Table 2. Statistics on female rape convictions
Source Year of
and guilty
Convictions as
% of total
reported rapes
Toner11 1980 1,225 416 34%
Home Ofce Research
Study 200512
2001 9,449 572 6.05%
Home Ofce Research
Study 200513
2002 11,766 655 5.6%
Female Rapean Ongoing Concern
ss 104113 of the Sexual Offences Act 2003 the court has the power to
impose a sexual offences prevention order where this is necessary to
protect the public. However, as the estimated level of rape remains high,
the emphasis has been on improving the conviction rate by introducing
measures to increase the level of reported rape, increase the amount of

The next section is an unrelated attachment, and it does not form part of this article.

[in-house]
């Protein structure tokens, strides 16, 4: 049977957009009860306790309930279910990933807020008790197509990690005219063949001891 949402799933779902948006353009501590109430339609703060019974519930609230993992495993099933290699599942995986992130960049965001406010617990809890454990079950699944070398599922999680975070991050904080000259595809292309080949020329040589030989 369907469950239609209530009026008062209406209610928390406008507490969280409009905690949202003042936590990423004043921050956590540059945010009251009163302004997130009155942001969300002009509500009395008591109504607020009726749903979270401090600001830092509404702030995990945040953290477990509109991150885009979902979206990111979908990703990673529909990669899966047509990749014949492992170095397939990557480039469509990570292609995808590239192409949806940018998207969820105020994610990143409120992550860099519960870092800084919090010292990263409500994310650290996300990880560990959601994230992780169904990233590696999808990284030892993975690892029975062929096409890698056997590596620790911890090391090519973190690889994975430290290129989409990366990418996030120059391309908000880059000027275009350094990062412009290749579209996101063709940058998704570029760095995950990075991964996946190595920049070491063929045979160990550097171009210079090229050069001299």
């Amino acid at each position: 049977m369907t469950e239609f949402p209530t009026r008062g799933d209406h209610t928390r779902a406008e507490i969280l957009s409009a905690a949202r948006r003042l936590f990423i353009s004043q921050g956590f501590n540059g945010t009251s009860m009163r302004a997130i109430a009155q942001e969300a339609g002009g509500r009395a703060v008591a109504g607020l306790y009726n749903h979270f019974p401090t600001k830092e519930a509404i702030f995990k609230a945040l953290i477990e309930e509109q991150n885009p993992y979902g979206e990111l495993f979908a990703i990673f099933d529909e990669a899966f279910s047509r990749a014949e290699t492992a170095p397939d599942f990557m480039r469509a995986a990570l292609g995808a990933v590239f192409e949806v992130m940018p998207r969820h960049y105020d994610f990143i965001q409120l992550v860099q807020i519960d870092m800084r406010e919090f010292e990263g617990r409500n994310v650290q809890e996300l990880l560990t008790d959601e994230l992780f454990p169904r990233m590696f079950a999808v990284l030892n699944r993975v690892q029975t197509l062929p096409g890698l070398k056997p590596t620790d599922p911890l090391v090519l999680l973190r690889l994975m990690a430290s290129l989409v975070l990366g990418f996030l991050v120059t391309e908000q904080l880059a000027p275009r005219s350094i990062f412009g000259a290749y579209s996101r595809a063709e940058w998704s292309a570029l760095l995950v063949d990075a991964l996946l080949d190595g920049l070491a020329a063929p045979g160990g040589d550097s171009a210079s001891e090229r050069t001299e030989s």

cases progressing to trial, and increase the likelihood of conviction or a
guilty plea at trial.
2. Reasons for the low reporting, progression and
conviction rates and measures adopted to tackle the
Reasons for the low rate of reported rape progressing to trial and
measures adopted to improve it
Various research studies have explored why women do not report rape.
One reason is fear of being labelled a false accuser.15 This is unsurprising
given the media coverage on this issue. Women against rape (WAR)
conducted a survey16 and found that out of 145 women who had been
raped, 79 per cent did not report their ordeal because they felt that the
police would be unsympathetic or unhelpful and 31 per cent were too
traumatised to face interrogation.
Many women do not report marital rape, one of the most common
types of rape. In one survey 14 per cent of the 1,007 married women
interviewed said that they had been raped by their husbands.17 In the